"Now I keep hearing all this fol-de-rol about bringing the fifty-two ostriches home. Why, I've seen ostriches in the zoo and, believe you me, they're nothing but big dirty smelly chickens. I never in all my born days—"
"It's hostages. Not ostriches. Hostages."
"Hostages? Oh. That's very different...Never mind."
—popular witticism from the historical period
It was like this: Sgt. Spikey's mom, Mae Bell Wamsutter, had told Sgt. Spikey that his cousin Shannon's mom (Sgt. Spikey's aunt) had told Sgt. Spikey's mom that cousin Shannon had said that Sam, the big fat weird bearded man whose face Spikey had bashed in, was a very talented professional ghostwriter genius who was going to get hitched up with Shannon one day soon because they loved each other very much.
(A touching, sweet creature, thought Sam, a bare-naked guileless little brown berry baby. That's howcome she was being so nice to me: she knew I was going to be rich soon due to her diplomatic efforts!)
Now, Spikey was evidently so greedy inside that he'd been planning all along to exploit his own unfortunate experience and that of fifty-one other American hostages during those fourteen long months in "Eye-ran," to cash in on America's morbid curiosity. And Spikey knew, as all stupidfucks know deep in their hearts, that if he was going to say anything he'd better get somebody to say it for him.
(Shannon would pipe up at this point and say,"But, Sammy, why do you have to think of him as a stupidfuck? Why rate people by their smartness? Why can't you just be a democracy, um, person?")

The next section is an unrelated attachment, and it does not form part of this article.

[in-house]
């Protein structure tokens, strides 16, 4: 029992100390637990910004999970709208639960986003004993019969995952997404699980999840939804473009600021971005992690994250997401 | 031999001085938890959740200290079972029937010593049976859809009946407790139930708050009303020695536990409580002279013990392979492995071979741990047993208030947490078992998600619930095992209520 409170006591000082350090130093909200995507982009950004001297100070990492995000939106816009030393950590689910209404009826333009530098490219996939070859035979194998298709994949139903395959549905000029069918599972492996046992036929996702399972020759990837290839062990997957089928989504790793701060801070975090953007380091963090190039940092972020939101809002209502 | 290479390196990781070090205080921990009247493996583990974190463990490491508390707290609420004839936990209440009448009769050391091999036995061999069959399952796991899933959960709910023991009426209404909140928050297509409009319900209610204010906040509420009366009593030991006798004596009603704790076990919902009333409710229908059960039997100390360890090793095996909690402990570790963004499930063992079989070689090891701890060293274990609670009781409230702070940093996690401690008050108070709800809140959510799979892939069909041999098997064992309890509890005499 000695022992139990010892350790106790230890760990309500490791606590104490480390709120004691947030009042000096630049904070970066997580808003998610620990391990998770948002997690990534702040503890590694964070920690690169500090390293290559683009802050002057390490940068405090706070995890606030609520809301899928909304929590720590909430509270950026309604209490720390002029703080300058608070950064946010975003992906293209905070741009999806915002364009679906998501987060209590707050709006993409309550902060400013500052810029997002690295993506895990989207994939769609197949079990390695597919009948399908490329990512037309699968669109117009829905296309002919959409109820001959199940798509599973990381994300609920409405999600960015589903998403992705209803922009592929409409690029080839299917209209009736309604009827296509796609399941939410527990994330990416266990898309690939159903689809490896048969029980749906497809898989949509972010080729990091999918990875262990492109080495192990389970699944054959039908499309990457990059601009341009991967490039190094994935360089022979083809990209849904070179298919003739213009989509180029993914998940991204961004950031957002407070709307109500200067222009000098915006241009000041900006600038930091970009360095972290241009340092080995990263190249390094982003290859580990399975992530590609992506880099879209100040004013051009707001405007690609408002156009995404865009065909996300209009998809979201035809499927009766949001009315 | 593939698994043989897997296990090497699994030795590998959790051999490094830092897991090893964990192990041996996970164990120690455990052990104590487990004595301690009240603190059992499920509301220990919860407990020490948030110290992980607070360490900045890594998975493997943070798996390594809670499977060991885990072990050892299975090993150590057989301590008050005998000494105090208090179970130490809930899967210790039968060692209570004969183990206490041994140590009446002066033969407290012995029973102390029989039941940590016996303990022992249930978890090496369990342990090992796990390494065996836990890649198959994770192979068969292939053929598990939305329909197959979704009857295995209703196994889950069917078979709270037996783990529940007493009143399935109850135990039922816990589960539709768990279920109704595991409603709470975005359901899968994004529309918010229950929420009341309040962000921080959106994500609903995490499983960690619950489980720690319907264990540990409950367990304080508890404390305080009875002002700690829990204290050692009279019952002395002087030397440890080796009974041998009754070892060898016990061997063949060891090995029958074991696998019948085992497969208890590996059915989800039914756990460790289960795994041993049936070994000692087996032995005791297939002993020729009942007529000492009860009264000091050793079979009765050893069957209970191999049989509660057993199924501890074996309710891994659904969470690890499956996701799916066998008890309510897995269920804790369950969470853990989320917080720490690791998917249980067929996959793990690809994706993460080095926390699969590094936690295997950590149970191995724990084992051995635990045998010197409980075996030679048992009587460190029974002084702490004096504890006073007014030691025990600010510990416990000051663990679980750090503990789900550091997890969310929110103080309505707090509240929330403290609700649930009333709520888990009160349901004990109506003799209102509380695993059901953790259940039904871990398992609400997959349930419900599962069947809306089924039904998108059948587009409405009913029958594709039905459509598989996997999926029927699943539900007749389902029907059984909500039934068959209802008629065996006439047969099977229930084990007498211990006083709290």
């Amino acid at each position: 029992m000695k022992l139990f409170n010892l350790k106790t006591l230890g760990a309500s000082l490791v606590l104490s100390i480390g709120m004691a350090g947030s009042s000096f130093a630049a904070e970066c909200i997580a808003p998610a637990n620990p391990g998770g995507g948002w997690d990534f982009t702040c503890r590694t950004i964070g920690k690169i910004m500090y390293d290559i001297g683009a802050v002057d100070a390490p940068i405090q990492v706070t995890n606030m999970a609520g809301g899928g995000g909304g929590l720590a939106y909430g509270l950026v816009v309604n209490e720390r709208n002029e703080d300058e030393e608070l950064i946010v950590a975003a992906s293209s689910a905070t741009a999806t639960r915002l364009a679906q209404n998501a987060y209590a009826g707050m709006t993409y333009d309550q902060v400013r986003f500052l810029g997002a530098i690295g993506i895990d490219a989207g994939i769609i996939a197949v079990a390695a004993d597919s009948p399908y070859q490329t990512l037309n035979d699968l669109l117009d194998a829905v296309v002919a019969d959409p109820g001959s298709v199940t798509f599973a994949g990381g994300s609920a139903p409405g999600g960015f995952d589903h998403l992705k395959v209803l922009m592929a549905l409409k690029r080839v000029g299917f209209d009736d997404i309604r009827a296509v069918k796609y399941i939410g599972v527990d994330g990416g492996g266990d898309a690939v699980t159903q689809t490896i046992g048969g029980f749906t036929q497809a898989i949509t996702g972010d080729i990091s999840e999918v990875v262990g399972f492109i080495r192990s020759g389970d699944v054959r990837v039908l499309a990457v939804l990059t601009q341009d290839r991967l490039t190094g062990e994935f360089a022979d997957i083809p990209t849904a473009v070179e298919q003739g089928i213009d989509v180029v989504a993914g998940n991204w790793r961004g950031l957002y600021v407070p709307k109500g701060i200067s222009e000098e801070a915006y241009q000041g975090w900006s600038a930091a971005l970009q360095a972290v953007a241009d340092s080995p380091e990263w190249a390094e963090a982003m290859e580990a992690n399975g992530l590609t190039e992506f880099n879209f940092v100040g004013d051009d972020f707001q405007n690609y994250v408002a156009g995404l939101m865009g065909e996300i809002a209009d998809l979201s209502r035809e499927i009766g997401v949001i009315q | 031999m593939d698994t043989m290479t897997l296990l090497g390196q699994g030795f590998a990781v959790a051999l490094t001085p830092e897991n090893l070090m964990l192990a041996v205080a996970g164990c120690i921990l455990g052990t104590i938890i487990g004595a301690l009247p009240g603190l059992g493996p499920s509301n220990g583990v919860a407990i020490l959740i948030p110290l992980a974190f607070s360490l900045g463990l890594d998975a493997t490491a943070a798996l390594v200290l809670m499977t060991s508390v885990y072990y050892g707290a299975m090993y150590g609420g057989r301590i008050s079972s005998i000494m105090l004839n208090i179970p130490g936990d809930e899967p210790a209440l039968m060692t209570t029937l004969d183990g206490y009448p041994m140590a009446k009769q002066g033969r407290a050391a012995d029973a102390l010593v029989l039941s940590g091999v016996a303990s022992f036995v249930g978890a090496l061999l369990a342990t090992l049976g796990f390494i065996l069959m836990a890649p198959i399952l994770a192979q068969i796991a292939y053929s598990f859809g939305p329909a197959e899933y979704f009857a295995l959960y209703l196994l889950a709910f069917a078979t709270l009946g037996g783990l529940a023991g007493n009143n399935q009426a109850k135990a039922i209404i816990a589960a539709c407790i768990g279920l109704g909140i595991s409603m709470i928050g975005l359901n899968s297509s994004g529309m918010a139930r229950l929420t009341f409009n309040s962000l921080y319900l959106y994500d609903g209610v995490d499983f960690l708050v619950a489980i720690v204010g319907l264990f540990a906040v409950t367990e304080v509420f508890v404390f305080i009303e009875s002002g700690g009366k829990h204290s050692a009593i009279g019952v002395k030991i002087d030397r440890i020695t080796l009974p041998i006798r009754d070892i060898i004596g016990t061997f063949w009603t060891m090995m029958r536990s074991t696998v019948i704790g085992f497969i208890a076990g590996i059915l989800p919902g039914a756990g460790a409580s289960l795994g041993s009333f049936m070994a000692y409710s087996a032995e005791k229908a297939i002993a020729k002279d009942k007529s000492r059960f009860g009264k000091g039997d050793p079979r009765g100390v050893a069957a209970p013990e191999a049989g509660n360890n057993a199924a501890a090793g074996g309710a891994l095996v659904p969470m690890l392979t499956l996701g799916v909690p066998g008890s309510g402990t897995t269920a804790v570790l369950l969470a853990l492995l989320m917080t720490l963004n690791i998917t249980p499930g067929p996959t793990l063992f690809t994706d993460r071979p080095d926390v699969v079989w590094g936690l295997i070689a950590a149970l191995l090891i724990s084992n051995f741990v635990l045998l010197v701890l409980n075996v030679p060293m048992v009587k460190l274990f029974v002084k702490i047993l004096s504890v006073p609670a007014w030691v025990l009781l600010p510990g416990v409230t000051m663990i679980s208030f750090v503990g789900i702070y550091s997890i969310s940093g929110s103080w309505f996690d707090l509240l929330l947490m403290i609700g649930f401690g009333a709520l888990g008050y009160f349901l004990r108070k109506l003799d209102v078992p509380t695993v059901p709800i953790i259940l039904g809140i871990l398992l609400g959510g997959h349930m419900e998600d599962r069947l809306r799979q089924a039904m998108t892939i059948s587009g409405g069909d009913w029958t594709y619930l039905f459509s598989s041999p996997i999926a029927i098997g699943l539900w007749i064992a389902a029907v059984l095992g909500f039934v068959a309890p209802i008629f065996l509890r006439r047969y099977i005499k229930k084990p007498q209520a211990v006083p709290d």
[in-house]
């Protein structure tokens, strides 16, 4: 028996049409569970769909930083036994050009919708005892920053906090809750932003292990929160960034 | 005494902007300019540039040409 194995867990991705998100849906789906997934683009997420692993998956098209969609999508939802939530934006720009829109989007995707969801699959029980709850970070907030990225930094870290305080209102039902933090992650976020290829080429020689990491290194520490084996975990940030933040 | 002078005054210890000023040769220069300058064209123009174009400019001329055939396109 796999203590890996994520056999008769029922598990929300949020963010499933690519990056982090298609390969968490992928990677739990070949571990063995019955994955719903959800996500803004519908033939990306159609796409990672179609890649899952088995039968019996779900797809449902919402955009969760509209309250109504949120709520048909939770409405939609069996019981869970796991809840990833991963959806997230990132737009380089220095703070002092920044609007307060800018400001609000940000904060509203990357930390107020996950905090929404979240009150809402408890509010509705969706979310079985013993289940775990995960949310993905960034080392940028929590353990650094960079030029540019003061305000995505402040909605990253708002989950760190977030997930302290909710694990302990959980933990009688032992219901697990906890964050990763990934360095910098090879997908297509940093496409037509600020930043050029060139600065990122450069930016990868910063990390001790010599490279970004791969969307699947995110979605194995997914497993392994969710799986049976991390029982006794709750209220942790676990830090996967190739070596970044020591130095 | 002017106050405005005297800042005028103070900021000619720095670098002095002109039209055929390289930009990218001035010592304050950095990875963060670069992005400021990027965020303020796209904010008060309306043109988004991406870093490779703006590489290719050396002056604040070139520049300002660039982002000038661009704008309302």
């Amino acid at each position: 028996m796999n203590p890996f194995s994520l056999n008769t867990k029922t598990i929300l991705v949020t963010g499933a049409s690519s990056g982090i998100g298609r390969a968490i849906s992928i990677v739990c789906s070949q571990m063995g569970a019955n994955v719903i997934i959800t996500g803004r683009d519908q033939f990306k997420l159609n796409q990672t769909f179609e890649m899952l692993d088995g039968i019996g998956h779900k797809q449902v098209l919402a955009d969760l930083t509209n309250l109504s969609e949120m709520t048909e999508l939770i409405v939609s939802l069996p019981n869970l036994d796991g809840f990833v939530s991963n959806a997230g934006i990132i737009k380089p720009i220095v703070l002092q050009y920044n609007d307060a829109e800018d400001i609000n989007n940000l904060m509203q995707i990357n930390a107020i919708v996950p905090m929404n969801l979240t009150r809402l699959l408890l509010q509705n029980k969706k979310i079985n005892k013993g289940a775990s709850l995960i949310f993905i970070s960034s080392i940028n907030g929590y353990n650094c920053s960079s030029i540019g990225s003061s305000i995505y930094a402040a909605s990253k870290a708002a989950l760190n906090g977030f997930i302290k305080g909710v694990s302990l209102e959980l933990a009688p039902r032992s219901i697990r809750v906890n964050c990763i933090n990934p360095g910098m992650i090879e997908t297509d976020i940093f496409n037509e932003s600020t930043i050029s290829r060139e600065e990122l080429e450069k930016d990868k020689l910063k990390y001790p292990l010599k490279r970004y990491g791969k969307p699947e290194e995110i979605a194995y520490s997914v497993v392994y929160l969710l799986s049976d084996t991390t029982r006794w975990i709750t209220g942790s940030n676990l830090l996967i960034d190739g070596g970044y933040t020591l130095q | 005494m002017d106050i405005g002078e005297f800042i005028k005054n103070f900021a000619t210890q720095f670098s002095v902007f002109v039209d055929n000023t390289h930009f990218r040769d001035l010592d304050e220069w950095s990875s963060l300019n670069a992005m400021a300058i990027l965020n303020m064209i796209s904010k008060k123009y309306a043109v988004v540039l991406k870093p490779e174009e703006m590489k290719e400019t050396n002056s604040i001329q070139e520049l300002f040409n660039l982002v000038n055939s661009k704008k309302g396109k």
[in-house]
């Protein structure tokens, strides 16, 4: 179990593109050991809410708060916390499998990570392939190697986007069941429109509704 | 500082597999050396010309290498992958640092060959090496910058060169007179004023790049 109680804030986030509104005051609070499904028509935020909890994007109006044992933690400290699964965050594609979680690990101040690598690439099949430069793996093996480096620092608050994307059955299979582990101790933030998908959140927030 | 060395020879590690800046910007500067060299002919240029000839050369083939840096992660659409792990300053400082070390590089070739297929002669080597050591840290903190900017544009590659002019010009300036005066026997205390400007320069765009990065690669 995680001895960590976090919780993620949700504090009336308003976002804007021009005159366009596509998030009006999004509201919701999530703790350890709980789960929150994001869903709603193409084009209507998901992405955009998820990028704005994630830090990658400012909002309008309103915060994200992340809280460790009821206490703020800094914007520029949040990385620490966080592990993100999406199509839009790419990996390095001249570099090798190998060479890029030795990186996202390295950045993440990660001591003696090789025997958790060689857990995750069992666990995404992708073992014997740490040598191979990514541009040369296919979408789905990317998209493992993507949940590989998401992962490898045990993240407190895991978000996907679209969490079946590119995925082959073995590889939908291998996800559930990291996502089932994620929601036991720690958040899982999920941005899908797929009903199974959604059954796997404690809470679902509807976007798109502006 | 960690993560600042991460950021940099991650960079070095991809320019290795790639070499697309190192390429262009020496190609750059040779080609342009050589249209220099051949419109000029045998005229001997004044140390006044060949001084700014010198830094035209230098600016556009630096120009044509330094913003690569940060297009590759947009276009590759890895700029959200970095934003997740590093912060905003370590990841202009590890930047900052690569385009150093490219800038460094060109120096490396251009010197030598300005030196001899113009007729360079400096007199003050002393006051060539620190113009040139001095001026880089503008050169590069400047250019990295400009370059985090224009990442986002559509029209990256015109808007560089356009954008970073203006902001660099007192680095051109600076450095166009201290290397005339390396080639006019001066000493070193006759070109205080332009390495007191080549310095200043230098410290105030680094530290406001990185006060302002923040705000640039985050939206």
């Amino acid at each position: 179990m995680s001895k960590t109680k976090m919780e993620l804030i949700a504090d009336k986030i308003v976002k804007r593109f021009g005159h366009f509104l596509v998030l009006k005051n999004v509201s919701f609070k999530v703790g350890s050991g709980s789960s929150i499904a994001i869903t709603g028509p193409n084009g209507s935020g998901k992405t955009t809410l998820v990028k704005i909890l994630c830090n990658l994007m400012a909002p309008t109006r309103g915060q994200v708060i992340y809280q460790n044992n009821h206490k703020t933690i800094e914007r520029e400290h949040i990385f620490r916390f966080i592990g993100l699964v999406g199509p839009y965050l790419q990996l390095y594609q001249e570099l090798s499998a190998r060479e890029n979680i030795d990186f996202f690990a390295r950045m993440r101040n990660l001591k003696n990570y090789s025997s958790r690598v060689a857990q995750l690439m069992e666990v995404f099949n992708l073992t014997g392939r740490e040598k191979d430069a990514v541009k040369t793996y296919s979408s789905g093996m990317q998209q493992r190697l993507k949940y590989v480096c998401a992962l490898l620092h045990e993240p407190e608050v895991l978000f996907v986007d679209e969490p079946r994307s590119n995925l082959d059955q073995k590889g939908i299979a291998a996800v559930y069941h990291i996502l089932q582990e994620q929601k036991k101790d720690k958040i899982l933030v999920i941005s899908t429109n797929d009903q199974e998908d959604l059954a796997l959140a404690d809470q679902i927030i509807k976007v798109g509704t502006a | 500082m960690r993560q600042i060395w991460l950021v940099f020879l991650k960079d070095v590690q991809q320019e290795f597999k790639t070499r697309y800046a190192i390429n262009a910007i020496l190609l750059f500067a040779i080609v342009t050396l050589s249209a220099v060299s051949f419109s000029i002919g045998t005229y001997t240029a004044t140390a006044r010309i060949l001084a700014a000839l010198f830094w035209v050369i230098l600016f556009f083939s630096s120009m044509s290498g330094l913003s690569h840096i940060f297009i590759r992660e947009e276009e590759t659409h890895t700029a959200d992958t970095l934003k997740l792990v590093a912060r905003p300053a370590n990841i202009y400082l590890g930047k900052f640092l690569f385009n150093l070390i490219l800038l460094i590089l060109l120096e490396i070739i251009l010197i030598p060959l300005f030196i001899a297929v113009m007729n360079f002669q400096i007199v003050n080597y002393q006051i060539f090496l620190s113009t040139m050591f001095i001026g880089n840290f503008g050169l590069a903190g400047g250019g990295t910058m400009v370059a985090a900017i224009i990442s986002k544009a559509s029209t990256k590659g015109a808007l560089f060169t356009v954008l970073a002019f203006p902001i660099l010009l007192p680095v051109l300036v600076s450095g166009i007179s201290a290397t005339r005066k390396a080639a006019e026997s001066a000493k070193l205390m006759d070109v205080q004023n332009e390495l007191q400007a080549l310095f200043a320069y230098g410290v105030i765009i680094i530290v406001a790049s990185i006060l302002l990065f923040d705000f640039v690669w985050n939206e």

Spikey was dimly able to see the appeal of keeping the paltry ghostwriting fee "in the family," so to speak. And, of course, Shanny was his favorite—she was everybody's favorite. So, the sarge had decided to grant another audience to his future bro-in-law after all. He had decided, moreover, magnanimously to forget Sam's comment about the you-know-what of Babylon.
Besides, Shannon had told her Auntie Mae Bell about how badly the big weird man's nose was hurt. ("He may have to undergo amputation!" she'd cried over the phone.) So the Marine hero, at the moment, was expected to feel kinda sorry: he was not currently defending his nation in some overseas hellhole; he was in the USA now, and was supposed to try to act like a sane human being.
He'd actually been trying to kill Sam by driving the bridge of his fat nose up through the base of his brain's frontal lobes. But the angle had unfortunately been off a bit. Sgt. Spikey wasn't used to killing such tall people with that particular method. The sand-nigger political prisoners whom the Shah's secret police had allowed the Marines to practice on had all been at least a foot and a half shorter.
At one point Sam wondered whether Spikey might just be jacking him off, trying to placate him momentarily, with no intention of serious negotiation. Spikey might have been worried that his victim had gone back to Kanorado to nurse not only a broken nose, but also a personal injury lawsuit.
But no lawyer alive would be asinine enough to go up before a midwestern judge with an action against one of the Fifty-Two Great American Heroes. It Spikey had been smart and devious enough to anticipate Sam's legal options, surely he would've continued the train of thought until he arrived at that realization.
At least that's what Sam's Dallas lawyer pal said when he called to ask about suing the murderous little prick.